The difference between you and Tom Brady

No, not money. InsightCity readers are unbelievably wealthy. And not the attractiveness of your spouse. Surveys show you’re partnered with the most beautiful [man, woman, non-binary] person on the planet. It’s diet. According to Tom Brady, his diet makes him what he is today. Here are the basics: Largely plant-based. Avoids dairy (even though he and Gisele B. both had milk mustaches 15 years ago.) Avoids acidic foods such as tomatoes and peppers because—he believes—they promote inflammation. And drinks an UNBELIEVABLE amount of water. In his book, Brady reportedly recommends that you “drink at least one-half of your body weight in ounces of water every day.” You weigh 200 pounds, you drink 100 ounces of water per day. That seems excessive. Just sayin’.

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Cure for Type II diabetes

A study by researchers in The U.K. and published in The Lancet have cracked the code for Type II diabetes. Spoiler alert: it’s weight loss. *cue collective groan* Participants in the intervention arm of the study were taken off anti-diabetic and anti-hypertensive drugs and placed on a total diet replacement regimen that amounted to about 825 calories per day. Sounds more like breakfast, amirite? Among the participants who lost at least 15 kg (about 33 lbs.), 86% achieved remission from the disease. In addition, quality of life measures showed improvements in the intervention group and declines among the controls. Let me get this straight… QoL improved in people whose diets were severely messed with? Well, I’m confused.

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Big Sugar’s not-so-sweet research practices

Cristin Kearns, assistant professor at the UCSF School of Dentistry, stumbled across a decades-old research paper that shows a link between high-sugar diets and both high triglyceride levels and cancer in rats. But she had to stumble across the study because it was never published in a scientific journal. Oh, I almost forgot…the study was sponsored by the sugar industry. The implication, of course, is that the organization, now called The Sugar Association, buried the findings to avoid likely negative commercial implications. In response, The Sugar Association has stated that the study was never published, in part, because it was significantly delayed and over budget. In other words, they probably wouldn’t have published the study even if a high-sugar diet showed health benefits. As King George once said, “If you buy that I’ll throw the Golden Gate in free.”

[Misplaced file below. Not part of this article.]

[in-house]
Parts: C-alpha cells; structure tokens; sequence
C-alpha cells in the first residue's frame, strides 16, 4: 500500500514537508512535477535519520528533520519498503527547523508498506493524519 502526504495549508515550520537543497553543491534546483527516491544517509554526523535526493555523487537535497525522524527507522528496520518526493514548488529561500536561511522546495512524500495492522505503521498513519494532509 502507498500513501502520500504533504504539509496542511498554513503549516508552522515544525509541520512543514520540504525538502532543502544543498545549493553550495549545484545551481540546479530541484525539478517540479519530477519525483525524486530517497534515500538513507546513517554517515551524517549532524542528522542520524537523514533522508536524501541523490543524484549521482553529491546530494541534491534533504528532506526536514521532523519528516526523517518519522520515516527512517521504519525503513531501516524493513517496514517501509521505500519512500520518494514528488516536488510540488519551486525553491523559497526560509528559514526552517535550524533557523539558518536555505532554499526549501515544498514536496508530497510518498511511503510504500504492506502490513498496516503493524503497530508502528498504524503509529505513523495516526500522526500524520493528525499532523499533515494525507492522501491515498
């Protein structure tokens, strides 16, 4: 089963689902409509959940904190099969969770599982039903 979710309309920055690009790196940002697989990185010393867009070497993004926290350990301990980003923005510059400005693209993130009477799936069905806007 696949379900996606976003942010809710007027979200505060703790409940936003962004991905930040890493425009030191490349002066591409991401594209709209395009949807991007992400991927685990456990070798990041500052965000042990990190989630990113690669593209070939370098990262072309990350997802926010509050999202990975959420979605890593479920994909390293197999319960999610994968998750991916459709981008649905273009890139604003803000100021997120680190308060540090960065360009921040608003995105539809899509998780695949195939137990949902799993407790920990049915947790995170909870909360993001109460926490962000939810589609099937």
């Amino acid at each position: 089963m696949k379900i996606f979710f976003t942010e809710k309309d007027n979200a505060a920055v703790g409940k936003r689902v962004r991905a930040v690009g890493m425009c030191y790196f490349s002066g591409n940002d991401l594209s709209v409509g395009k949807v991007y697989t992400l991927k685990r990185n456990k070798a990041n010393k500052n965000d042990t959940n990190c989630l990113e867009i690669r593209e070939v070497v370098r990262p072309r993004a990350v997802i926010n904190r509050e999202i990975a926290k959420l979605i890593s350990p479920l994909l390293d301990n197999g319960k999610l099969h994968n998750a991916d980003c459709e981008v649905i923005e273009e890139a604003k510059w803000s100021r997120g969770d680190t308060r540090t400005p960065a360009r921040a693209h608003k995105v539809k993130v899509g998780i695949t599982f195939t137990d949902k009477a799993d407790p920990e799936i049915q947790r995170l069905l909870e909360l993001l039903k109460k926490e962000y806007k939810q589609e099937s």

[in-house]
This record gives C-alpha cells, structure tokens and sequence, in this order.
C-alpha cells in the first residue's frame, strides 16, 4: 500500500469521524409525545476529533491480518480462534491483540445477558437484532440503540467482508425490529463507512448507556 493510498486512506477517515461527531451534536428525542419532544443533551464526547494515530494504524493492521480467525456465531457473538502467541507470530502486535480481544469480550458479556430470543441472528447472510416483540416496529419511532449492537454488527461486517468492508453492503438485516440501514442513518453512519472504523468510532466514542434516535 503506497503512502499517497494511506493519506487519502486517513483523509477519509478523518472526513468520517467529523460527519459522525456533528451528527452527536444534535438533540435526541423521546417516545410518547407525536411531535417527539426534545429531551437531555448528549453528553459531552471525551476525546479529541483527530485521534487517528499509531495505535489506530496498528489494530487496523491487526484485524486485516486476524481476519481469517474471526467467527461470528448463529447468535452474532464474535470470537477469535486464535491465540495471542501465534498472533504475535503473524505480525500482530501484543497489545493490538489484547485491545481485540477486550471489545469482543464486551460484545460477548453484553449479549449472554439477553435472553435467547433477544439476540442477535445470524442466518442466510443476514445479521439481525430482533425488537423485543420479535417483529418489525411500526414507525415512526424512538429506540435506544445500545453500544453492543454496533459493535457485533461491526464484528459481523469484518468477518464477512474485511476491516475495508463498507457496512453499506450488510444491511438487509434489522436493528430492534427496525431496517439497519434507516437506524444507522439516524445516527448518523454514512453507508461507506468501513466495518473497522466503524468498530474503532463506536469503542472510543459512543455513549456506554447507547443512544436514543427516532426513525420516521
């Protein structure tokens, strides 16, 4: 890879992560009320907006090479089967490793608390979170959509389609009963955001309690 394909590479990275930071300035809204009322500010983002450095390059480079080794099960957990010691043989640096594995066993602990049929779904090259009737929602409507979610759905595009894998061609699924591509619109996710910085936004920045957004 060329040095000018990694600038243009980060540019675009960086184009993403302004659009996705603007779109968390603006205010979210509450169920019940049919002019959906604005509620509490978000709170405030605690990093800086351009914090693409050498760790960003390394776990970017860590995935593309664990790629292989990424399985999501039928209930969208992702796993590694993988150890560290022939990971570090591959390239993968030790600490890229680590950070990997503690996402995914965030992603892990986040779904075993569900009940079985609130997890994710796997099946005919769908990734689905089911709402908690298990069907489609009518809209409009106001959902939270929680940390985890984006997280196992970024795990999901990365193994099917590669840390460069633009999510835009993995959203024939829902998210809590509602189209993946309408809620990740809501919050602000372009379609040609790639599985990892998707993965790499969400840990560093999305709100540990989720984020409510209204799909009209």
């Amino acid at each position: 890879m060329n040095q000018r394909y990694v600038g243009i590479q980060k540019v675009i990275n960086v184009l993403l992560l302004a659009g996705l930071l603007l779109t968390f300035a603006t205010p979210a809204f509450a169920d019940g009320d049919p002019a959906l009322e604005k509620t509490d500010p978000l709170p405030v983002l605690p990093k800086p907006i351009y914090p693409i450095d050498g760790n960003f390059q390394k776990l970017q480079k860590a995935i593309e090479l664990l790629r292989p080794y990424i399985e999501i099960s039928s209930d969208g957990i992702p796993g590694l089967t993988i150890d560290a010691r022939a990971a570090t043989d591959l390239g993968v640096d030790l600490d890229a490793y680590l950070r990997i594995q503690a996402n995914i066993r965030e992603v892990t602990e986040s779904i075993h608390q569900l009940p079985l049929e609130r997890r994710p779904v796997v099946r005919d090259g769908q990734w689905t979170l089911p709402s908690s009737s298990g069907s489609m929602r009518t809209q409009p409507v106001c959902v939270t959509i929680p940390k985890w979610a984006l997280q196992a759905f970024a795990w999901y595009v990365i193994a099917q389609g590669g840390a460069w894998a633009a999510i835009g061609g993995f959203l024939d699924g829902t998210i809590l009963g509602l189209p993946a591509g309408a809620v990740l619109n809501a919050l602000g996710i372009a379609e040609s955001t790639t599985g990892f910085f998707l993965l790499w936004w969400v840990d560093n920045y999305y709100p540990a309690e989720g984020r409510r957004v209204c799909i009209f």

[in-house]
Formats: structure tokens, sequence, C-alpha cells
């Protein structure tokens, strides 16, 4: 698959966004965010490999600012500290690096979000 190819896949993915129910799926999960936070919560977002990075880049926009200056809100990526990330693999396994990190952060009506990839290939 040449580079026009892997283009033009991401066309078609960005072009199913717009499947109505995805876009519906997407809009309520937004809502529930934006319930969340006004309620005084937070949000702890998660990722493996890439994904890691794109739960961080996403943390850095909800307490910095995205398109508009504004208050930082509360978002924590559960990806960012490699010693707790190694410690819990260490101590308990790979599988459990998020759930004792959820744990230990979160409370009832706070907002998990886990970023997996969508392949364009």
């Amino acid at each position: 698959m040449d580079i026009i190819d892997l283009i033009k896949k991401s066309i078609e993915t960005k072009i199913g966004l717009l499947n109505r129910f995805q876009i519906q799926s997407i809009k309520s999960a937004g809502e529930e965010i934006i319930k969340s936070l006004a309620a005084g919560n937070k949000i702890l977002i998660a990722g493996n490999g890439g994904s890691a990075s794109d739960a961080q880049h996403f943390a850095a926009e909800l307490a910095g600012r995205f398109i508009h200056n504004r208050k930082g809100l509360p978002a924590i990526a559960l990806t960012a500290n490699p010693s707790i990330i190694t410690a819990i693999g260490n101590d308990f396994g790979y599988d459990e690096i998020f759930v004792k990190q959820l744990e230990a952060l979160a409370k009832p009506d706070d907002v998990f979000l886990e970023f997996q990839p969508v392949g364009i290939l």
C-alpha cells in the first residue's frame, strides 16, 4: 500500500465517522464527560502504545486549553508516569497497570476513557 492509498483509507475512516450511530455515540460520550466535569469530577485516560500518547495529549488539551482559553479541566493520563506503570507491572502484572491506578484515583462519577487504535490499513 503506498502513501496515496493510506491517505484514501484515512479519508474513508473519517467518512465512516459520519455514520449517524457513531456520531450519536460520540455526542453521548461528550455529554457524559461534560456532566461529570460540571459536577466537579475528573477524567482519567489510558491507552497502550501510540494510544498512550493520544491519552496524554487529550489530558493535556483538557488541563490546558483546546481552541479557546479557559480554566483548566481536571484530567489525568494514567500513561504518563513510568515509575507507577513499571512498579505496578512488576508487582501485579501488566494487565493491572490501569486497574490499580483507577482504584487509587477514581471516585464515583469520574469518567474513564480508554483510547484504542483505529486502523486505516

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Post-turkey feast coma debunked as fake news

Millions of Americans flocked home this week to pretend they like their families just long enough to get some of Mama’s cookin’ and get in a good nap before sprinting off to engage in the true worldwide holiday of Black Friday. Well it turns out we should throw turkeys another pardon for believing they’re the cause of the excessive sleepiness experienced after the feast. Sure, tryptophan is present in turkey meat, and that does convert into melatonin, but it can’t happen without a little help. The true culprit? All those carbs from the mashed potatoes, cornbread, rolls, and mac & cheese you know you splurged on. These basically put tryptophan in the fast lane for conversion into melatonin. Europeans, sorry if you understood none of the last paragraph.

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Surprise! You now have high blood pressure

That’s the news 4.2 million Americans woke up to on Monday when the American Heart Association and American College of Cardiology released new guidelines on what is considered hypertension. Now, if your sphygmomanometer reads 130/80, then your blood pressure is considered high. But the new guidelines aren’t changing much in terms of treatment—the physicians are advising that only about 80,000 more patients will benefit from hypertensive drugs. Those newly within the high blood pressure range are pretty much just being put on notice to change their lifestyle habits. However, nearly everyone can benefit from lowering their blood pressure—here’s 10 ways to do that without medication.

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2 keys to productivity

Ahhh, the joys of life in an office. Here are 2 things you can do to boost productivity. First is food-related. According to an article by NBC News, about 40% of us usually eat lunch at our desks. It’s not a great idea BUT if you’re going to do it, they do offer 10 recipes that will maximize your energy. Second is breaks. According to a study published in the journal Cognition (warning, pay wall)—and similar to findings we’ve all heard but need to be reminded of—optimal productivity occurs when working for 52 minutes, followed by a 17 minute break. Yes, that’ll mean more time away from your job but higher quality, more engaged time on your job. That’ll also mean killing the 2-hour meetings. Here’s how you do that. Get to it!

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